Skip to content

Qasimi returned to the London Fashion Week scene this weekend with a clear vision and message, hand-crafted and sewn directly into their wondrous garments. Drawing parallels between the subculture of nineties grunge and the Bloomsbury Group, the collection brings together different communities and progressive thoughts, all mirroring the belief that art can be a conduit for change. The clothes themselves reflect this melting pot mentality, whilst the styling and layering of pieces lovingly introduces the concept of wrapping, hugging and protecting in a time of yet more uncertainty and upheaval.

Fabrics are conjured from the interior settings of the Bloomsbury Group meeting rooms: velvets, chenille brocades, mohair, chenille yarns and silky padding. This marries nicely with Houndstooth, barathea and tweed-inspired fabrics, synonymous with Savile Row tailoring; a direct nod to the the brand’s second home, the UK. Silhouettes take their cue from turn of the 21st century fashions where minimalism rules, allowing the fabrics and prints to speak out. Prints take a rebellious stance, riffing on the region’s military camouflage but then contrasted with a softer power: the motif of the tulip – found in arts and crafts across the Islamic world.

This season’s message continues the brand’s ideology: standing up for civil rights and fighting inequality, bearing a spirit of hope and optimism. An example of this is the words of Konrad Adenauer: “We all live under the same sky” printed onto detachable panels and buttoned to outerwear like posters to a wall. Or in the commandment “Dream!” written in Arabic calligraphy on jerseywear and echoed by the words “Free At Last” in English; referencing Martin Luther King Jr.’s iconic speech of 1963. Finally, “Live for What You Desire” is simply an encouragement to be yourself – no matter who you are, what gender you love, or what god you worship.

We sat down with Creative Director Hoor al-Qasimi to discuss the importance of the collection.

The collection presents the notion that art can be a strong conduit for change. What changes did you experience in your creative approach during the pandemic?
Of course, the main change has been the digital presentation which has given us an opportunity to rethink how we can come together as a team, along with collaborators to produce a film that would showcase the clothes and styles as much as possible with the atmosphere and concept behind the season.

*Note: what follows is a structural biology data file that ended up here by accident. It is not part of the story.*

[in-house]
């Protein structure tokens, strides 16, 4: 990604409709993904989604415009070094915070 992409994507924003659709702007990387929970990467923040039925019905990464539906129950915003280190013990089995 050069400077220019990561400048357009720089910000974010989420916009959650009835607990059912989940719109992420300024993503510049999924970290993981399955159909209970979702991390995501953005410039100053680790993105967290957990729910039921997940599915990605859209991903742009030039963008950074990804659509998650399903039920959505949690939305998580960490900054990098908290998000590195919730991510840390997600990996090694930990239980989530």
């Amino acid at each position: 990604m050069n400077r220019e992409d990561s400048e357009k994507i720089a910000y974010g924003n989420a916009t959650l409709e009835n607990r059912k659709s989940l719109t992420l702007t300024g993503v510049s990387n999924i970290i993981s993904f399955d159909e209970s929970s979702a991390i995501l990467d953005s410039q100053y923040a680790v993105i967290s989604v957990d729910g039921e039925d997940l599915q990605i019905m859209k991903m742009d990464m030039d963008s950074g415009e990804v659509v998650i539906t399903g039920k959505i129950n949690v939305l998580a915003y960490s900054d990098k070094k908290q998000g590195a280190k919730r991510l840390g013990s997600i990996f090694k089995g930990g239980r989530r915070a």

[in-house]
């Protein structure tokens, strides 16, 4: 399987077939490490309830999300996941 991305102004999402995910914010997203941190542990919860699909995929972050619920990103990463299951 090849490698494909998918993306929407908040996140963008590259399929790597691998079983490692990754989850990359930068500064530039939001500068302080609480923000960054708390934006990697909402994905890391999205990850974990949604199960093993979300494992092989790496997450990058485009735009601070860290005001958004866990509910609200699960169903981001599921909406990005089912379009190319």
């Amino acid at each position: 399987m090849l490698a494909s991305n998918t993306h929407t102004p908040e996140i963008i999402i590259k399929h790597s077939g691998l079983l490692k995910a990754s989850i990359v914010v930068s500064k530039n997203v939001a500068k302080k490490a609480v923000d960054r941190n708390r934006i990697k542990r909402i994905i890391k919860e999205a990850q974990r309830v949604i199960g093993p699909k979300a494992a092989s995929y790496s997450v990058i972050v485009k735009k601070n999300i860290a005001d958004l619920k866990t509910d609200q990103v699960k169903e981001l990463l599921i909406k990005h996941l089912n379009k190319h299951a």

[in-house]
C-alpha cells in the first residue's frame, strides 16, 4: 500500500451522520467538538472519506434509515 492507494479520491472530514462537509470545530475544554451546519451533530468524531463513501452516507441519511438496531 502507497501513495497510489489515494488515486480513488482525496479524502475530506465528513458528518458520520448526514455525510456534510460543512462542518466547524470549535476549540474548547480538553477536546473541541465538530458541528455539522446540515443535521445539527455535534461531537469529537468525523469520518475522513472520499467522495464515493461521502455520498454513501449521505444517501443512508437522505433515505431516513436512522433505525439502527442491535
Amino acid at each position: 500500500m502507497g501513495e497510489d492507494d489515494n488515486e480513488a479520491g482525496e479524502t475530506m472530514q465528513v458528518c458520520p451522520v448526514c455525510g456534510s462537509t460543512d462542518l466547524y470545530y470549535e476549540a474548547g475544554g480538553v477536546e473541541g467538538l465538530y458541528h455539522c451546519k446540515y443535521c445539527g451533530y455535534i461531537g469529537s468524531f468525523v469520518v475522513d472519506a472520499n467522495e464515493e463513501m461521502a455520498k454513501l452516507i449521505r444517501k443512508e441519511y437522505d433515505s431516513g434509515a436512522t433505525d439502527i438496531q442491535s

What are the core reference points of inspiration for the Qasimi brand?
Continuing with my brother Khalid’s core references of architecture and military as well as artist collaborations, we are working on expanding the idea of artistic collaborations to include cross disciplinary collaborations. Last season we used a work by artist Nari Ward and commissioned a soundtrack by rapper Freek for the digital presentation, and for this season we worked with musician Visionist and choreographer Bakani Pick- Up. Another reference point is messaging which has always been part of Qasimi’s ideology, using quotes by inspirational thinkers, poets and activists which have inspired us and using them to support our vision behind the season and what it represents.

How do you find the process of fusing British craftsmanship with Middle Eastern culture?
Both cultures are rich in their craft and textiles but in remarkably different ways. The interesting part was in bringing those two cultures together through fabrics and silhouettes in unexpected ways. For example, we developed a fabric from the wooden latticework often found around windows in Islamic architecture – mashrabiya – but made oversized shirt jackets and jeans with it.

The collection is delivered with strong messages of dreaming and living for what you desire – why is it important for fashion to carry these strong messages?
I think for everything we do in the arts, and all creative fields, you have a platform or a responsibility to address an issue or speak up for a cause or an idea. I think fashion can reach a wide audience and is constantly evolving and reflecting the current time.

How would you describe the Qasimi world?
I would like to say a world where everyone feels represented and can have their voices heard, to be part of a global society and make a difference. Inspired by architectural lines, relaxed silhouettes and striking colour combinations to represent all genders, creeds, shapes and sizes.

How do you wish the Qasimi customer to feel when wearing one of your designs?
It’s important that the customer feels like they could cherish each item and see all the work that has been done by the designers, artisans and factories to bring to them clothing of great quality that is comfortable yet elevated.

What’s next for Qasimi as a brand?
We are working on a number of new collaborations, which is very exciting, of course. Also our new line of womenswear, which has given us a new audience and public. We are not in a rush and want to build a steady, sustainable business and be more conscious as a brand.

Visit Qasimi’s website to find out more about the innovative collection.